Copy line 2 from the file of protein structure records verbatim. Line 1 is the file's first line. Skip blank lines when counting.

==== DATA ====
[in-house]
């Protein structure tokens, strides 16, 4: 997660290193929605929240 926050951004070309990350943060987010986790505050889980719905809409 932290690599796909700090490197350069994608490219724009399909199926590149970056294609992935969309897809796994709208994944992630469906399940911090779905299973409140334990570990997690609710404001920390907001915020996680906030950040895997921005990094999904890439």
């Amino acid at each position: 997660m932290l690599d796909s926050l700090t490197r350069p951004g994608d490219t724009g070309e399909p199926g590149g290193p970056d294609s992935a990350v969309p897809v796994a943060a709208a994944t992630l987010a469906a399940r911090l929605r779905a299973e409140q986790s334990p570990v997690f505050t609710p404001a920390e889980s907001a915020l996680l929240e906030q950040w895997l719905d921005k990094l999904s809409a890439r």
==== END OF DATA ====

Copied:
């Protein structure tokens, strides 16, 4: 997660290193929605929240 926050951004070309990350943060987010986790505050889980719905809409 932290690599796909700090490197350069994608490219724009399909199926590149970056294609992935969309897809796994709208994944992630469906399940911090779905299973409140334990570990997690609710404001920390907001915020996680906030950040895997921005990094999904890439």